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Forum topic by DoctorJ posted 07-21-2013 11:55 PM 898 views 1 time favorited 13 replies Add to Favorites Watch
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DoctorJ

41 posts in 2011 days


07-21-2013 11:55 PM

Topic tags/keywords: carving tool

Does anyone know what this set of tools is used for? It looks like a trammel point on one side and a chisel on the other. Two sizes – the smaller one is about 2 38” from point to chisel and the other about 6”. Both are 2” high.

They came in a custom fitted wooden case.

Jim


13 replies so far

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JJohnston

1612 posts in 2106 days


#1 posted 07-22-2013 12:02 AM

Edit: whoops. Maybe not. One end has a round point, and the bigger one is 6” long?

-- "A man may conduct himself well in both adversity and good fortune, but if you want to test his character, give him power." - Abraham Lincoln

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DoctorJ

41 posts in 2011 days


#2 posted 07-22-2013 12:17 AM

yes, these are very small tools.

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redSLED

713 posts in 708 days


#3 posted 07-22-2013 01:49 AM

That is a Viking portable ice fishing kit called the ‘murtrhreppa’, circa 1070 a.d. and later (before the emergence of the Viking longships). The wood piece, flat for efficient storage on a boat, had a myriad of uses spanning an eating tray, clubbing fish and dicing fillets. The sharp prongs are hand-held fish catchers which were also used to scribe holes into thin ice. The small fish hook is fashioned for a Viking child, to augment their early survival training. Clearly, you have a father-and-son’s Viking ice fishing kit. Very nice acquisition.

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1thumb

78 posts in 971 days


#4 posted 07-22-2013 02:00 AM

“Very nice acquisition.”

Indeed

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JJohnston

1612 posts in 2106 days


#5 posted 07-22-2013 12:19 PM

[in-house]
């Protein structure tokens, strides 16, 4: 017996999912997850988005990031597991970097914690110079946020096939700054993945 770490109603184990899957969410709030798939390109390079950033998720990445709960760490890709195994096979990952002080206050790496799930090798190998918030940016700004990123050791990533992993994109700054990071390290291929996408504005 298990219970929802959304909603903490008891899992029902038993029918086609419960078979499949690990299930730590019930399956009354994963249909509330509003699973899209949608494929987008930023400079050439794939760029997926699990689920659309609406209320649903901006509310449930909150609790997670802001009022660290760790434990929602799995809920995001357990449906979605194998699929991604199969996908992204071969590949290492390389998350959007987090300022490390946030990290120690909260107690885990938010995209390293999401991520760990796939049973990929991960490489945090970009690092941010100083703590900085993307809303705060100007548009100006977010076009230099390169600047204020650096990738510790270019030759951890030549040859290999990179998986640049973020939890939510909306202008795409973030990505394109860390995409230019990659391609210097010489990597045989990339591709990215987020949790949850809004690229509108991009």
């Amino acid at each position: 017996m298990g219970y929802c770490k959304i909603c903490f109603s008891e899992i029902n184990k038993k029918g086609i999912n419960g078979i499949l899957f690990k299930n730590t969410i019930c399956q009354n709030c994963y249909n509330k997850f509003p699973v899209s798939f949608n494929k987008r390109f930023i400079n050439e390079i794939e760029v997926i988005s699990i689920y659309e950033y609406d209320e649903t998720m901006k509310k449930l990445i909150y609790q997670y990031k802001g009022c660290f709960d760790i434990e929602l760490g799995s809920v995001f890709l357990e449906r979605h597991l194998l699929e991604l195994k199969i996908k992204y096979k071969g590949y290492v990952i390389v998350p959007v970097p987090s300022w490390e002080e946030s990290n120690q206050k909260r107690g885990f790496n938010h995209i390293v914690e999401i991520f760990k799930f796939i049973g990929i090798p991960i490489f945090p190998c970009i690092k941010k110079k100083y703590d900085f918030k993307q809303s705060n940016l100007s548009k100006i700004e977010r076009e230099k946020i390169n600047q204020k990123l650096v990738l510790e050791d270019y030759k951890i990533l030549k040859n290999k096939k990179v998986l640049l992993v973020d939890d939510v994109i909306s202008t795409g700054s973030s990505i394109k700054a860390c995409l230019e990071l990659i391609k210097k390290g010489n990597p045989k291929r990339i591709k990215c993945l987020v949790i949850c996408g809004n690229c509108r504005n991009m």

Well, since there have been no other guesses, I’ll repost my initial guess with a qualifier: These LOOK LIKE “spike dogs”, but they’re way too small, plus on an actual spike dog, the round point would be a wide point like the other one, but going across the long direction. They’re for holding one log in place atop another one while you work on it, like this. The long-ways point goes in the lower log, and the cross-ways point in the upper, so they’re both with the grain.

So even though yours are too small for timber work, they may still serve some workholding function. Carving?

-- "A man may conduct himself well in both adversity and good fortune, but if you want to test his character, give him power." - Abraham Lincoln

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fredj

184 posts in 633 days


#6 posted 07-22-2013 02:27 PM

Where did you get those ? Could be they were custom made for who knows what. I’m with JJohnston that they were used to hold something.

-- Fredj

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DoctorJ

41 posts in 2011 days


#7 posted 07-22-2013 02:35 PM

I found them at an antique show in Denver. The holding hypothesis makes sense. I’m still hoping someone can nail down the exact usage.

Thanks for the inputs.

Jim

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JustJoe

1554 posts in 853 days


#8 posted 07-22-2013 03:03 PM

I’ll go against the crowd here and say no, they’re not mini-logging tools or for holding carvings. The ends just aren’t right.
My guess is patternmaking tools used in sandcasting. Someone had to make a lot of circles in a certain size so he made these tools. After the sand was tamped he could place the pointed end in the middle of the circle-to-be, and turning it clockwise he’d push the sand down to form a circle. That’s my guess.

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Bullet

150 posts in 2144 days


#9 posted 07-22-2013 03:20 PM

JJohn – so could they be “spike puppies”?

-- Anything is possible when you have no idea what you're talking about.

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Marcus

1088 posts in 835 days


#10 posted 07-22-2013 05:40 PM

Sheesh, and I thought I wasted a lot of lumber while resawing…

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Mainiac Matt

4775 posts in 1143 days


#11 posted 07-22-2013 08:15 PM

coult it be some kind of template following turning tool, for making the final passes?

-- Pine is fine, but Oak's no joke!

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JoeinGa

4043 posts in 822 days


#12 posted 07-22-2013 08:18 PM

Running with JJohnston idea, maybe they’re “Spike Dogs” for making tooth picks :-)

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a1Jim

113058 posts in 2392 days


#13 posted 07-22-2013 08:42 PM

I’d guess they are circle cutting tools for veneer or leather,in days gone buy they use to make leather shims for wheels.

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